Electric cars and Tesla (& the future of energy)
Trying something a little different here: A formal essay analyzing how the Tesla Model S P85D sports car has shaped the car industry and defined a new era of electrical energy.
Looking back at the past two years of innovation, the 2014 Tesla Model S P85D stands out as truly revolutionary. With the sure instinct to recognize that the technology was ready, the Model S P85D has pulled the electrical car out of its niche market for wealthy environmentalists only, and into the larger, everyday market. It stands testament that electronic vehicles (EVs) can perform better than their gas-powered alternatives, jump-starting a larger conversation around the very real possibility of a cleaner, better world. This essay will analyze how the P85D has dramatically changed the consumer experience, how this has rippled into the competitive climate, and its anticipated evolution moving forward.
EVs are not a new idea. Since the early nineteenth century, electric drive trains have promised a cleaner, quieter and more efficient alternative to gasoline-based systems, however due to limitations in battery technology, this potential could never be fully realized until recently. The rise of mobile computing has brought significant improvements to battery technology, enabling the EV dream to become a reality (MATULKA 2014). The automobile industry has largely responded by releasing quirky EV concepts, avoiding the risks associated with opening a new business sector when healthy ones already existed. Tesla, in contrast, has embraced the vision that EVs can be desirable performance cars today.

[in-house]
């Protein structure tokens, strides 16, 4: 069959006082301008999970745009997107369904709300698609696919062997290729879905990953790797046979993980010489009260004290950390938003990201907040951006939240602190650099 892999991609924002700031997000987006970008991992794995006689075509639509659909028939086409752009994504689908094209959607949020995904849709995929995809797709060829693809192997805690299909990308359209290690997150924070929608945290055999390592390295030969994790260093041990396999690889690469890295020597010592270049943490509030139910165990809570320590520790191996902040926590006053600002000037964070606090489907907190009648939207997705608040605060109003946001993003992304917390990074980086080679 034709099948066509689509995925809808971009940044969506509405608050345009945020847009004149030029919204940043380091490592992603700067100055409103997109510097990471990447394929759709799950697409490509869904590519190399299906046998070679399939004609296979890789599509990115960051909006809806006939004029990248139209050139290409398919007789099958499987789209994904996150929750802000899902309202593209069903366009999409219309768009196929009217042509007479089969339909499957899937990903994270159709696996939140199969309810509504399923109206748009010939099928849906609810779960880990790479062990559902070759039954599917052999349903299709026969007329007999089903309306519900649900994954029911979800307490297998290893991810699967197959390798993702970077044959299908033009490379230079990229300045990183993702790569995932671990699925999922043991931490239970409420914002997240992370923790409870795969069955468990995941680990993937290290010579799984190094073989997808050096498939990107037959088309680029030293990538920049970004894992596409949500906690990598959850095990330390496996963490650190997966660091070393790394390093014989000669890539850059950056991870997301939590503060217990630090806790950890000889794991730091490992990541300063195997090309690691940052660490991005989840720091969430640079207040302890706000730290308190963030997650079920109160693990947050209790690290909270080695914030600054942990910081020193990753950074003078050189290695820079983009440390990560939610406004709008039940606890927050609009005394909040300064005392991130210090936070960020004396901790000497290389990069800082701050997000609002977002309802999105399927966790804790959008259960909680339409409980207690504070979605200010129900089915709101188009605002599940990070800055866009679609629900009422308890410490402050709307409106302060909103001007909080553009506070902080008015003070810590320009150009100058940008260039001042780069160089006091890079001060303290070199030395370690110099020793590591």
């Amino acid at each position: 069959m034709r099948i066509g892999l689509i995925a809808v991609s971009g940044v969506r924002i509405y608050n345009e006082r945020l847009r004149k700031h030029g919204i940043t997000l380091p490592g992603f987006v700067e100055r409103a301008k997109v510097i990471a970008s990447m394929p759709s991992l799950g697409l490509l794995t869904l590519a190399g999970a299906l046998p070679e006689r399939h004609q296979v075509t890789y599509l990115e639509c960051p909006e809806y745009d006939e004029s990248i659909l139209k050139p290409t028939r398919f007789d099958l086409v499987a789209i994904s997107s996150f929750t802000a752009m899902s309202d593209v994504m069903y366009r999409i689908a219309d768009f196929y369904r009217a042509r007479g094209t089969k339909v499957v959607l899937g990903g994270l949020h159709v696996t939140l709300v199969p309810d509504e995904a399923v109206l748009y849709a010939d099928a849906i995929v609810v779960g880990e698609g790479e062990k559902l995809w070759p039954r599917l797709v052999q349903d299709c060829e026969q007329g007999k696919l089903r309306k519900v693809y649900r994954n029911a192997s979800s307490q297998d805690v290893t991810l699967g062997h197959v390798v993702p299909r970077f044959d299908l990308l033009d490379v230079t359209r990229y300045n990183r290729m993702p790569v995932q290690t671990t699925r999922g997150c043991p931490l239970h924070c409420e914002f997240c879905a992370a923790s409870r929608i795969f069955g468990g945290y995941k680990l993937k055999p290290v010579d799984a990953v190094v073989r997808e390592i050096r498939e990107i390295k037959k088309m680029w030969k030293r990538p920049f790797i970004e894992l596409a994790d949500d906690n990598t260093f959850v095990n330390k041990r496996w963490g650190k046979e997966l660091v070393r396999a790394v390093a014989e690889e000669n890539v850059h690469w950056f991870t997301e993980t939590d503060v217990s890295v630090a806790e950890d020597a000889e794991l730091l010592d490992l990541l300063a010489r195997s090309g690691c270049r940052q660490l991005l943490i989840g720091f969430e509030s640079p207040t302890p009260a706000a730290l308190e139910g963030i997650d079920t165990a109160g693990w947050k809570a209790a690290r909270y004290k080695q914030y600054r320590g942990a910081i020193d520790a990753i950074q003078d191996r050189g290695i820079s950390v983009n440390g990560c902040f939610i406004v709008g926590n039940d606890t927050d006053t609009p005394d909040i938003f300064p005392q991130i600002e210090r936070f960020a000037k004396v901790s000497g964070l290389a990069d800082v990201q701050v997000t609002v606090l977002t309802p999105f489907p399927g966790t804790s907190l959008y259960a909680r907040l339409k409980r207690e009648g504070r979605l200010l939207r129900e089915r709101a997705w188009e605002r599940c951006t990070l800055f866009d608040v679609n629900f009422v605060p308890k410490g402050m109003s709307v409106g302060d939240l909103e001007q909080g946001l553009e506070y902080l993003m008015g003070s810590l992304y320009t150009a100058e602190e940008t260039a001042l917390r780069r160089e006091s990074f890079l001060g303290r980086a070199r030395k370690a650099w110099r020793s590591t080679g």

The Model S possesses substantial advantages over gasoline-powered vehicles. Firstly, the driving experience has been dramatically improved; the drive train is completely silent, and the absence of gears result in a perfectly consistent acceleration with instantaneous performance response, leading to a smoother drive for customers. With an acceleration of 2.8s from 0 to 100 km/h, the P85D benchmarks against top-of-the-range sports cars for a fraction of the cost and complexity. Additionally, the reduction in moving parts means the vehicle requires almost no maintenance, saving users money and time.
The Model S’s improvements lie beyond simply releasing an EV, but entail a re-imagination of the car to fundamentally improve the consumer experience. Tesla realized that the technology inside existing cars was years behind consumer electronics. The Model S discarded most mechanical controls and buttons, replacing them with a single 17-inch multi-touch screen, crafting an easier and more intuitive method of interacting with the car. Additionally, the Model S removes the external need for a petrol station, and instead seamlessly integrates with existing power outlets already installed in everyone’s homes. Fundamentally, the Model S isn’t designed to be futuristic, but simply introduces its customers to the new era of everyday driving.
To the greater competitive climate, Tesla’s rapid growth and adoption has demonstrated the viability of all-electric vehicles on a large scale. The Model S is not only a historic milestone for electric cars, but also a competitive product. Inspired by Tesla, legacy companies are beginning to release electric vehicle lines (e.g. BMW’s i Series) and alternatives to popular premium models (e.g. Mercedes SLS AMG Electric). Furthermore, by reducing the number of mechanical parts by over a factor of ten (ANDREW 2010), the industry will begin to shift its emphasis from hardware to software optimization and manufacturing. Considering the current trend towards self-driving cars, future cars will be differentiated by the performance of their software. It is therefore not unlikely that we will see large technology companies such as Google and Apple enter the industry, considering their existing experience in building world-class digital consumer products.